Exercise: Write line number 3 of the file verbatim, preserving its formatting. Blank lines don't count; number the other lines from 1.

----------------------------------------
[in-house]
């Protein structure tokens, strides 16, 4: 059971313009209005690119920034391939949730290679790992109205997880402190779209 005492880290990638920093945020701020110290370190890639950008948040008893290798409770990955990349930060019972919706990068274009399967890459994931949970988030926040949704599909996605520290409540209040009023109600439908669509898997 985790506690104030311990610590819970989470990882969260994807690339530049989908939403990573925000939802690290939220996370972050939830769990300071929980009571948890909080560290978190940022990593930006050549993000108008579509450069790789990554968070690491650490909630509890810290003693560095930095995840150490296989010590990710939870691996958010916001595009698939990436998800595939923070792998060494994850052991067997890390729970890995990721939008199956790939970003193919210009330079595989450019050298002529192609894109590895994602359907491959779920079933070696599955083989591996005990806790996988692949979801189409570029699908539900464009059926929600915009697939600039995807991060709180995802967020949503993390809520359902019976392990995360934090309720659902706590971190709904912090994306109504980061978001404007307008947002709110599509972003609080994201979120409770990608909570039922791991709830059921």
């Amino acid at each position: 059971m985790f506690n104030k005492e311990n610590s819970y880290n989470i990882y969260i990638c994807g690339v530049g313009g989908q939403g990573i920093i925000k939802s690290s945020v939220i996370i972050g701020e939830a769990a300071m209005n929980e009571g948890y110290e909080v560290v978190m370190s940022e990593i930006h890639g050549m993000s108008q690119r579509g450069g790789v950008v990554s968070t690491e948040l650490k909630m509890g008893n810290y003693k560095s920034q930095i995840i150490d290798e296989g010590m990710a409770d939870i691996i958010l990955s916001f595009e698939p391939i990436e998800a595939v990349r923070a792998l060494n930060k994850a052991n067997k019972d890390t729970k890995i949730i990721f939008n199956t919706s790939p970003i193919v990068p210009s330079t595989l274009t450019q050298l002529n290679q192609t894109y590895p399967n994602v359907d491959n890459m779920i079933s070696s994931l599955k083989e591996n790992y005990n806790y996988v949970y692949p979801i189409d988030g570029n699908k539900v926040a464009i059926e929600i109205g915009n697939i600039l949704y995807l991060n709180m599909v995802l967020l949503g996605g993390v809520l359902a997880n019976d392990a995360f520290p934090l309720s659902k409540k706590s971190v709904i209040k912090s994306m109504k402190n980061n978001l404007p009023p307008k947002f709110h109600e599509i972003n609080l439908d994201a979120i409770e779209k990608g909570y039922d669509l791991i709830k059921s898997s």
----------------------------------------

């Amino acid at each position: 059971m985790f506690n104030k005492e311990n610590s819970y880290n989470i990882y969260i990638c994807g690339v530049g313009g989908q939403g990573i920093i925000k939802s690290s945020v939220i996370i972050g701020e939830a769990a300071m209005n929980e009571g948890y110290e909080v560290v978190m370190s940022e990593i930006h890639g050549m993000s108008q690119r579509g450069g790789v950008v990554s968070t690491e948040l650490k909630m509890g008893n810290y003693k560095s920034q930095i995840i150490d290798e296989g010590m990710a409770d939870i691996i958010l990955s916001f595009e698939p391939i990436e998800a595939v990349r923070a792998l060494n930060k994850a052991n067997k019972d890390t729970k890995i949730i990721f939008n199956t919706s790939p970003i193919v990068p210009s330079t595989l274009t450019q050298l002529n290679q192609t894109y590895p399967n994602v359907d491959n890459m779920i079933s070696s994931l599955k083989e591996n790992y005990n806790y996988v949970y692949p979801i189409d988030g570029n699908k539900v926040a464009i059926e929600i109205g915009n697939i600039l949704y995807l991060n709180m599909v995802l967020l949503g996605g993390v809520l359902a997880n019976d392990a995360f520290p934090l309720s659902k409540k706590s971190v709904i209040k912090s994306m109504k402190n980061n978001l404007p009023p307008k947002f709110h109600e599509i972003n609080l439908d994201a979120i409770e779209k990608g909570y039922d669509l791991i709830k059921s898997s």